Research

Is Effective Ed Tech Implementation Extremely Important? Depends Who's Being Asked

A new report out from Project Tomorrow revealed a substantial disconnect between teachers and administrators on technology implementations in schools. The report also highlighted a dearth of systemic change resulting from ed tech adoptions.

The report, Teachers' Readiness and Willingness to Adopt Digital Tools for Learning," was released at the ASU+GSV Summit taking place this week in Salt Lake City, UT, with results from the latest national Speak Up Survey, which collected data from more than 500,000 students, administrators and classroom teachers.

Among the findings:

  • District administrators to a much greater degree than classroom teachers say that effective implementation of education technology is "extremely important" to student success (71 percent administrators versus 43 percent teachers). School principals were in the middle at 60 percent.
  • That's not to say teachers were completely dismissive of ed tech. Fifty-four percent said effective implementation is "important" to student success.
  • Only 35 percent of educators see the use of mobile devices as having a positive impact on students' work, though 75 percent of them indicated the devices improve student engagement.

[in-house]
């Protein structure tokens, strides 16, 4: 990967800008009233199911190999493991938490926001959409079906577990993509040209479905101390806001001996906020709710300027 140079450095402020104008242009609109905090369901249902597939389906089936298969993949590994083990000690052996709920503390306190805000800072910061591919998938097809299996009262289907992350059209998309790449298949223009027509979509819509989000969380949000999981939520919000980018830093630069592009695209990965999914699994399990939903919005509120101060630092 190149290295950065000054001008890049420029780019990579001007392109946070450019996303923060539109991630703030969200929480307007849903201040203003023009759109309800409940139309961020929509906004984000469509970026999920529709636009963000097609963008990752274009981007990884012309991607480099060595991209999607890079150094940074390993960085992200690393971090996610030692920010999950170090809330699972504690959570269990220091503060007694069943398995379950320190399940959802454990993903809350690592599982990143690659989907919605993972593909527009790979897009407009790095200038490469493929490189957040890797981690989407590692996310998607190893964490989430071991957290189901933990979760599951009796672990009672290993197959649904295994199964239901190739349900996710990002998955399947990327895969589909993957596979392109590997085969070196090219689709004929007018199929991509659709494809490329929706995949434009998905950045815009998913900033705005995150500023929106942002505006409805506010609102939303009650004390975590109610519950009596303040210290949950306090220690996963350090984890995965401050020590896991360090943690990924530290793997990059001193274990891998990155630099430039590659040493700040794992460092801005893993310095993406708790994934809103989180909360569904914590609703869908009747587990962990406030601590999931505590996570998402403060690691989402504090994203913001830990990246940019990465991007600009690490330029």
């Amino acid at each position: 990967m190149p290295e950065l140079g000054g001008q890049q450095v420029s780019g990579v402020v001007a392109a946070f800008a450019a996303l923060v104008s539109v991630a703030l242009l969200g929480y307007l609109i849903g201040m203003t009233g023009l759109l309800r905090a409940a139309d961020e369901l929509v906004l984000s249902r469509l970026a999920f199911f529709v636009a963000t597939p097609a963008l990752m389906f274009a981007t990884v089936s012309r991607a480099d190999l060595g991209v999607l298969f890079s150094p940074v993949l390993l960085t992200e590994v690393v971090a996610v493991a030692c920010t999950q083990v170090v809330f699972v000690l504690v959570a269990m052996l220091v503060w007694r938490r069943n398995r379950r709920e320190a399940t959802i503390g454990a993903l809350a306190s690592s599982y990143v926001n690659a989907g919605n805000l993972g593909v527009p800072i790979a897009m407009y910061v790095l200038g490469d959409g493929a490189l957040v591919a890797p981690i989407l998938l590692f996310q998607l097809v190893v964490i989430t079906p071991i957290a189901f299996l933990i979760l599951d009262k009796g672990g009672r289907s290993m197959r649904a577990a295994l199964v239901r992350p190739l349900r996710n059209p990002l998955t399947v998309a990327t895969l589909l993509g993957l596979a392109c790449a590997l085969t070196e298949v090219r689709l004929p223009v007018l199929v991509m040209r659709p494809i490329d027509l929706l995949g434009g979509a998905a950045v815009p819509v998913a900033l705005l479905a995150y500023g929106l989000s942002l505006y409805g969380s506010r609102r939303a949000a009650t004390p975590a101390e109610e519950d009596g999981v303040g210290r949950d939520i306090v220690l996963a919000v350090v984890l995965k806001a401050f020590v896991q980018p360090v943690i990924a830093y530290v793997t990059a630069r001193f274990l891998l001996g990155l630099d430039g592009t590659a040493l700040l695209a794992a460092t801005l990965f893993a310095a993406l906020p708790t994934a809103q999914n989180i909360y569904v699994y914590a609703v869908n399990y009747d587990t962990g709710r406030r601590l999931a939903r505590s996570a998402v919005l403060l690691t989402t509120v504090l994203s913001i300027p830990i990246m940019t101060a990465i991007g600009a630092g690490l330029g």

• Teachers are not using technology in ways that bring about "systemic change" in their practices, such as designing personalized learning "paths" for students, identifying "promising instructional strategies for replication" or working "with individual students on learning goals." Rather, they're using tech for things like parent communications and collaborating with other teachers, which, as the report noted, "are activities teachers have always done and they are very important, but they would do these regardless of technology."
Speak Up Survey 2016 graphic: Importance of effective implementation of education technology

Chart courtesy of Project Tomorrow.

According to the report: "Yes, the chalkboard is a white board and paper and pencils have been replaced with laptops, but other than that? Beyond the physical differences we see in classrooms, the other changes we have seen are minimal — despite the opportunities technology presents to transform learning."

Complete findings can be found on Project Tomorrow's site.

About the Author

David Nagel is editorial director, education for 1105 Media's Public Sector Media Group and editor-in-chief of THE Journal. A 22-year publishing veteran, Nagel has led or contributed to dozens of technology, art and business publications.

He can be reached at dnagel@1105media.com. You can also connect with him on LinkedIn at or follow him on Twitter at @THEJournalDave (K-12) or @CampusTechDave (higher education).


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